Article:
I am not suggesting for a moment that you rush out and sample some LSD or Ayahuasca if you, or one you know is feeling a little flat, but in many ways traditional techniques aren’t quite cracking the walnut. 

Please do not discount the traditional methods altogether however, as they remain the best available tools. The trick is to get the sufferer, and maybe that is you, to reach out and take advantage of what is on offer. Any journey only starts with that first, and hardest step, it just has to be taken for anything to change. 

Director Jaelea Skehan of Everymind underlines how many people find it hard to talk about suicide and ask the questions, but it is often harder still for those in distress to put up their hand and ask for help.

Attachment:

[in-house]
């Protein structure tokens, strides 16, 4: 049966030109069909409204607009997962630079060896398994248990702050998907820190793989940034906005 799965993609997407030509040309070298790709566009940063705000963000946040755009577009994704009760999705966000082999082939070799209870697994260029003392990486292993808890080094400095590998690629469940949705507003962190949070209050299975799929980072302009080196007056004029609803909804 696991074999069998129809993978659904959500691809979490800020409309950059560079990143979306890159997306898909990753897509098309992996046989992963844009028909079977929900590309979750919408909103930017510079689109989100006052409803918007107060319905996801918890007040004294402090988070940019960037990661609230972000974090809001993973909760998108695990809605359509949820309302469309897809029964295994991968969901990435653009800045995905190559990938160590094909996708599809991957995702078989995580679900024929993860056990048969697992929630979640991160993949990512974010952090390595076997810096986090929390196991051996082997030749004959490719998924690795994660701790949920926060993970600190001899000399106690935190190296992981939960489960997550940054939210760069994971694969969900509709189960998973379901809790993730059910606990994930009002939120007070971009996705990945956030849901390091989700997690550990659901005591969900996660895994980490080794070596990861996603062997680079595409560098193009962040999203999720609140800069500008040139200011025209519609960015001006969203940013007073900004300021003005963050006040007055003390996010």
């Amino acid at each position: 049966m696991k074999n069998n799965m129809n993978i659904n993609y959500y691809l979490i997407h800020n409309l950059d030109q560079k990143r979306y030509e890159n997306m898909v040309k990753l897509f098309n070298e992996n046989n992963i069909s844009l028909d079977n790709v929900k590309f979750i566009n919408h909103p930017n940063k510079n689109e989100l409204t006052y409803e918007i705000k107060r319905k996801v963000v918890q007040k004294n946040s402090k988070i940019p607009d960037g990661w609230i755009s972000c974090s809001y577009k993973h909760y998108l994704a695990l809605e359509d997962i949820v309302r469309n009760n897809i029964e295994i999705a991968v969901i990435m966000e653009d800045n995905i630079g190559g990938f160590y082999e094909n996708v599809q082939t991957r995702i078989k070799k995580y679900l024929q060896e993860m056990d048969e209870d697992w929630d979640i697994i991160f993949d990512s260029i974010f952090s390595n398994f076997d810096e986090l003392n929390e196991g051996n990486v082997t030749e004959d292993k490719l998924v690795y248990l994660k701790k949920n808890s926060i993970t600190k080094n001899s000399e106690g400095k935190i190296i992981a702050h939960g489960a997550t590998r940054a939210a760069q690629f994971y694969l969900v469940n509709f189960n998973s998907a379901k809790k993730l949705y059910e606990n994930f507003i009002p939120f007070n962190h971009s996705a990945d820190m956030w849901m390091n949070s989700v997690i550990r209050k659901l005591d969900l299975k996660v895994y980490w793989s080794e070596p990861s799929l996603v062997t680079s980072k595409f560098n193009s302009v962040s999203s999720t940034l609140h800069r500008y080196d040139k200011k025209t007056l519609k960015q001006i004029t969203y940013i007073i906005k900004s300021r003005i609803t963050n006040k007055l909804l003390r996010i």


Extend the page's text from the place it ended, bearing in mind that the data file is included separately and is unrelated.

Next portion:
For Australia at least as follows is a list of resources;  

For people in our industry a wonderful initiative from the Melbourne based Arts Hub provides The Support Act Wellbeing Helpline and is accessible 24 hours a day, 365 days per year by calling 1800 959 500 within Australia. Skype sessions are also available. Learn more at 

This not just a friendly voice in the Alcoholics Anonymous model but trained clinicians.  

As Nike says “just do it”.

Other possibilities include:  


Lifeline 13 11 14 – 24/7 crisis support and suicide prevention services. To find local services in your area use Lifeline’s Service Finder.

Suicide Call Back ServiceSuicide Call Back Service 1300 659 467 – 24/7 telephone crisis supports for people at risk of suicide, carers and bereaved, as well as online resources and information.